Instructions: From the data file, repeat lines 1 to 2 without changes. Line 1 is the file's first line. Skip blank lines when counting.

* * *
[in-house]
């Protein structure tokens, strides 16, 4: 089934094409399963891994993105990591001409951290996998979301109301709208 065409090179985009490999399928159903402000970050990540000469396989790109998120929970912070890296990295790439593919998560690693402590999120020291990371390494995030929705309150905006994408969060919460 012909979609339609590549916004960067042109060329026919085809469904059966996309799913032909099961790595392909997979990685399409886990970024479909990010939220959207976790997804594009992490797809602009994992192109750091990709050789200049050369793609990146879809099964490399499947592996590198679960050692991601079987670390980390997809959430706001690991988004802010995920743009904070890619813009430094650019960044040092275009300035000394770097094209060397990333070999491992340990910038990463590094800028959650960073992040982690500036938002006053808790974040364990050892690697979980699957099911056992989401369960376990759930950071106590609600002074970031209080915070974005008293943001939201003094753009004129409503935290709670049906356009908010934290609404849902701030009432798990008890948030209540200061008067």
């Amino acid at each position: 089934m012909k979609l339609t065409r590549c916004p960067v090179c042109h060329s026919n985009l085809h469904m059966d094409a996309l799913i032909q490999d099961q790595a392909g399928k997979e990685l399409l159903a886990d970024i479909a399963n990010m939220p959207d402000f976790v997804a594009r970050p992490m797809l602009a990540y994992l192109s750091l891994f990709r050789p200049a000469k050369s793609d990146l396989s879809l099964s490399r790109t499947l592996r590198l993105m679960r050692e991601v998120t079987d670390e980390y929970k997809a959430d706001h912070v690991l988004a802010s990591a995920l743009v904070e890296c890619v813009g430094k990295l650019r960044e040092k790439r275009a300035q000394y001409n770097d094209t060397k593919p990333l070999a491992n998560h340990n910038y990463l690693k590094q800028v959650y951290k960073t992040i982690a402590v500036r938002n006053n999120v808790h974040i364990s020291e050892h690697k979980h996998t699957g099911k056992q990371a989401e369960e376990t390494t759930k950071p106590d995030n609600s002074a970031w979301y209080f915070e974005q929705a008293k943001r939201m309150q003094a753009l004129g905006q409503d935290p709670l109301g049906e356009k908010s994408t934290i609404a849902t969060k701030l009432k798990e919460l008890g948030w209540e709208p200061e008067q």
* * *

[in-house]
């Protein structure tokens, strides 16, 4: 089934094409399963891994993105990591001409951290996998979301109301709208 065409090179985009490999399928159903402000970050990540000469396989790109998120929970912070890296990295790439593919998560690693402590999120020291990371390494995030929705309150905006994408969060919460 012909979609339609590549916004960067042109060329026919085809469904059966996309799913032909099961790595392909997979990685399409886990970024479909990010939220959207976790997804594009992490797809602009994992192109750091990709050789200049050369793609990146879809099964490399499947592996590198679960050692991601079987670390980390997809959430706001690991988004802010995920743009904070890619813009430094650019960044040092275009300035000394770097094209060397990333070999491992340990910038990463590094800028959650960073992040982690500036938002006053808790974040364990050892690697979980699957099911056992989401369960376990759930950071106590609600002074970031209080915070974005008293943001939201003094753009004129409503935290709670049906356009908010934290609404849902701030009432798990008890948030209540200061008067």